A Plastic Ocean is a new feature-length adventure documentary that brings to light the consequences of our global disposable lifestyle. We thought we could use plastic once and throw it away with negligible impact on humans and animals. That turns out to be untrue. In A Plastic Ocean, an international team of adventurers, researchers, and Ocean ambassadors go on a mission around the globe to uncover the shocking truth about what is truly lurking beneath the surface of our seemingly pristine ocean.
The result will astound viewers – just as it did our adventurers, who captured never-before-seen images of marine life, plastic pollution, and its ultimate consequences for human health. During its four-year production period, A Plastic Ocean was filmed in 20 locations around the world in beautiful and chilling detail to document the global effects of plastic pollution and introduce workable technology and policy solutions that can, if implemented in time, change things for the better.
About the Filmmakers
A Plastic Ocean was produced by Plastic Oceans Ltd. and directed by Craig Leeson. Find out more about the film at plasticoceans.org.
“The film presents beautiful shots of the marine environment. This contrasts with footage of heavily polluted cities and dumps full of plastic rubbish. The juxtaposition between these images sends the message that our actions and choices can severely impact the planet.” – David Jones. The Conversation. Film review: A Plastic Ocean shows us a world awash with rubbish. 22 Mar 2017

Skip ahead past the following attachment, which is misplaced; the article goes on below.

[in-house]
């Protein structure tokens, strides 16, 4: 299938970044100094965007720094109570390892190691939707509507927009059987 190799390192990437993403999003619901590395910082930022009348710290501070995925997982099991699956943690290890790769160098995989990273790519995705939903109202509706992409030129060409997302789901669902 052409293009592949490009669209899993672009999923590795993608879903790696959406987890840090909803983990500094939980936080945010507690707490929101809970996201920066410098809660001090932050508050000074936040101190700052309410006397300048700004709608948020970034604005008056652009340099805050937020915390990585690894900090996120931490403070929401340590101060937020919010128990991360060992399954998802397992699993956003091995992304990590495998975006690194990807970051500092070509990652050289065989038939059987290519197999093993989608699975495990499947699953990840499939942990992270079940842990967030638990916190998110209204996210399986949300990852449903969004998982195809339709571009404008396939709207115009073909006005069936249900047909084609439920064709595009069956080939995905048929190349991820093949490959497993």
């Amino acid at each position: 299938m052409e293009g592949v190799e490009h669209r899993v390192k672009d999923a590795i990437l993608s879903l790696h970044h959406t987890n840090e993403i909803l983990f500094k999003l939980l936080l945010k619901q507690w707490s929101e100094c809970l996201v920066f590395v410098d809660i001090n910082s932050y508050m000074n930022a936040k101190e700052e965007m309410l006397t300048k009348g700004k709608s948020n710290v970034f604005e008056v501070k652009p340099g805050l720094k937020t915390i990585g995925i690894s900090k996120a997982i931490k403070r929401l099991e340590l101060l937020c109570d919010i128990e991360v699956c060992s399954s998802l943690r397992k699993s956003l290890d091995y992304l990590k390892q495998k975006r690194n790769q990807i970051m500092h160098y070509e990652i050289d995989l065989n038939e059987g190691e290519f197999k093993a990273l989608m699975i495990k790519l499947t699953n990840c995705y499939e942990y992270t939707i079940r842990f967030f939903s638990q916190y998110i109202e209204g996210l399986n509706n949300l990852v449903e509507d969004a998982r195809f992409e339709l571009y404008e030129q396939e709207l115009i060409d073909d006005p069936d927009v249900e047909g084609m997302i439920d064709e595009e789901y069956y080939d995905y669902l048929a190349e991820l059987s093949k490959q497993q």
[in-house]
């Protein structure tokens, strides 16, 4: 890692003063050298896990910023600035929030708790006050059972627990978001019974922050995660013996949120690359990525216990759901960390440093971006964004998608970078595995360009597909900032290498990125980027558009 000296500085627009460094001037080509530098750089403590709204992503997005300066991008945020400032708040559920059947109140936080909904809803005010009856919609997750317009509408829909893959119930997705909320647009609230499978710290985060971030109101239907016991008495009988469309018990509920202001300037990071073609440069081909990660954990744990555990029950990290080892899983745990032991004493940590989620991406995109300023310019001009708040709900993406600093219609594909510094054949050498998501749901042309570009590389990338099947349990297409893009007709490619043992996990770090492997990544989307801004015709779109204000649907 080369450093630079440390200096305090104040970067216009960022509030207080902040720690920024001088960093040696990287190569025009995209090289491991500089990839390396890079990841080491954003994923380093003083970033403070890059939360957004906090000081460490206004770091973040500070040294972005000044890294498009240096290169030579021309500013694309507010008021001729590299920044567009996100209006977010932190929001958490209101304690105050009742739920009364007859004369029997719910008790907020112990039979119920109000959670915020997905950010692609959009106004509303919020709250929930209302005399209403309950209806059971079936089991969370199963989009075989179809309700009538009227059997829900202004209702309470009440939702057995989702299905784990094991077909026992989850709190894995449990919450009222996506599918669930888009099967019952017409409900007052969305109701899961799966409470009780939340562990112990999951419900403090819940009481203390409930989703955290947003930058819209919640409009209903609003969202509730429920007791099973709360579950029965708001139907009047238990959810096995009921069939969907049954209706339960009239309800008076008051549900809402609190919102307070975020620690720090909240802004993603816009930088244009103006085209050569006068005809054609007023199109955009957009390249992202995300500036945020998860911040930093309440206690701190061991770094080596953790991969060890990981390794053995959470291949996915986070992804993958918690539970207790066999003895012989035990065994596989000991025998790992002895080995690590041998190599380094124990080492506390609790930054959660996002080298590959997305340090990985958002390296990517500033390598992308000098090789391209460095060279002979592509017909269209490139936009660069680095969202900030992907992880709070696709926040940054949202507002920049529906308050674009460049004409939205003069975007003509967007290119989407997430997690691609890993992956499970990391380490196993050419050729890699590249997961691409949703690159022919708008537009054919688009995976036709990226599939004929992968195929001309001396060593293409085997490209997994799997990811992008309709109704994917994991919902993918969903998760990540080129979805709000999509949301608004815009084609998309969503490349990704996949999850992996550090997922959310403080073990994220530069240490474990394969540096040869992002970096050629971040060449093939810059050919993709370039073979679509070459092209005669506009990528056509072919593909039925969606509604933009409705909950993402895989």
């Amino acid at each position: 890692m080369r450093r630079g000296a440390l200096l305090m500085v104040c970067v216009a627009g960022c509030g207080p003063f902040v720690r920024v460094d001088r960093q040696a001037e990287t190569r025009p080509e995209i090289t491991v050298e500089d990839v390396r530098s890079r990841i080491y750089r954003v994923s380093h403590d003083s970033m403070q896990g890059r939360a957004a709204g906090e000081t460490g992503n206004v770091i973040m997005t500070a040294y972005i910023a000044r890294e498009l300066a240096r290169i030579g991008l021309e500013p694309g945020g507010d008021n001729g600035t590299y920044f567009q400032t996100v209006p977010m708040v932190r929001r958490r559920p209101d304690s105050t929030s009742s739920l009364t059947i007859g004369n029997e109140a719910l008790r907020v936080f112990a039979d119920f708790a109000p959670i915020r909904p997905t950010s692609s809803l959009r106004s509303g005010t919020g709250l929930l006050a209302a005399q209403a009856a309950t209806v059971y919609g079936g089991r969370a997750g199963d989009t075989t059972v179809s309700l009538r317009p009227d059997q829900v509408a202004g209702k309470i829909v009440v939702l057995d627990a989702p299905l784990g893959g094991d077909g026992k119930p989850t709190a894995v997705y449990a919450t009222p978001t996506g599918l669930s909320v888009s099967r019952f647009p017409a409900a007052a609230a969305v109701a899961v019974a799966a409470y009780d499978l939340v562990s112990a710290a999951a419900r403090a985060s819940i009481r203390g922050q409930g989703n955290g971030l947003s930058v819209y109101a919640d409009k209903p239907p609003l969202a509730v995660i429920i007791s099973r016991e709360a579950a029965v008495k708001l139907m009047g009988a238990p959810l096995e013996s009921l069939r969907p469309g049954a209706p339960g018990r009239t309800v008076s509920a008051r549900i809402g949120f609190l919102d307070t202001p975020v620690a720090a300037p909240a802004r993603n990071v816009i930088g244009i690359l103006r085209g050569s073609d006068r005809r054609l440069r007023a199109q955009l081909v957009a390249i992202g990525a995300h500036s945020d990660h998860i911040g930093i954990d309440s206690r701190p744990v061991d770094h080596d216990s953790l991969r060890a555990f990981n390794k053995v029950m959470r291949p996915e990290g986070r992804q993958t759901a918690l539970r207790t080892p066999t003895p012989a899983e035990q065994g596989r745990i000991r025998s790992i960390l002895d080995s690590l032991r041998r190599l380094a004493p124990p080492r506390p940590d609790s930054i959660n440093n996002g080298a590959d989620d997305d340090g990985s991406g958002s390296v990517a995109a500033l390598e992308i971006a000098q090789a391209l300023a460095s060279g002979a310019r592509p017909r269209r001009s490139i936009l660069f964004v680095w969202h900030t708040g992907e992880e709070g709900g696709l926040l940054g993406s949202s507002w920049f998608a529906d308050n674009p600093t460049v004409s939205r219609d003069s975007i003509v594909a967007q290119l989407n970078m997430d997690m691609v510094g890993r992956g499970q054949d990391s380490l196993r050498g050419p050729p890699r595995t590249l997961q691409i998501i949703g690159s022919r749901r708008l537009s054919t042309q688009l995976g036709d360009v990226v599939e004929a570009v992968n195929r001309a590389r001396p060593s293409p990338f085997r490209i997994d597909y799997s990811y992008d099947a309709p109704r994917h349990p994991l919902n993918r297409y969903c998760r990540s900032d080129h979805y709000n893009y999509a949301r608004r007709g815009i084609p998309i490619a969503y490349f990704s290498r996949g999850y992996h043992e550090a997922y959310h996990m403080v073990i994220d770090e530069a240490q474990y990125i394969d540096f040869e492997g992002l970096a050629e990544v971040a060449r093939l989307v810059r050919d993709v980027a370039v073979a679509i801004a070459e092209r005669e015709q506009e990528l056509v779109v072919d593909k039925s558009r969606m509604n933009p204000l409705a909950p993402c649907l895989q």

“While the film’s chief concern is with the impact our over-dependence on plastic is causing for the oceans, it naturally deals with the other repercussions that go hand-in-hand with it, notably the impact on developing countries’ ability to deal with such an enormous (and relatively new) amount of durable waste. Leeson’s team takes us from the endless landfills surrounding the Philippines’ capital city, Manila, to the once idyllic lagoons of Tuvalu, some of which are now virtually drowning in plastic. For lack of a better solution, the plastic in these places is either edged to the sea causing irreversible damage to the ocean; or burnt on-site, causing irreversible harm to the inhabitants.” – Paul Grelon. Eco Zine. Review: A Plastic Ocean. 9 Nov 2016
“I highly recommend watching this film…it truly is an eye-opener to the problems we have and how we can fix them. No matter how sad it makes us feel, it also makes us inspired to be the change and help provide a healthy ocean for the next.” – Ally. Save the Mermaids. A Plastic Ocean‘ Review. 5 Mar 2017
“It makes you feel better, and films like this help change people’s lives.” – Variety
“Equal parts insightful, frightful, and cautiously hopeful, this documentary is a must-see.” – One Room With a View
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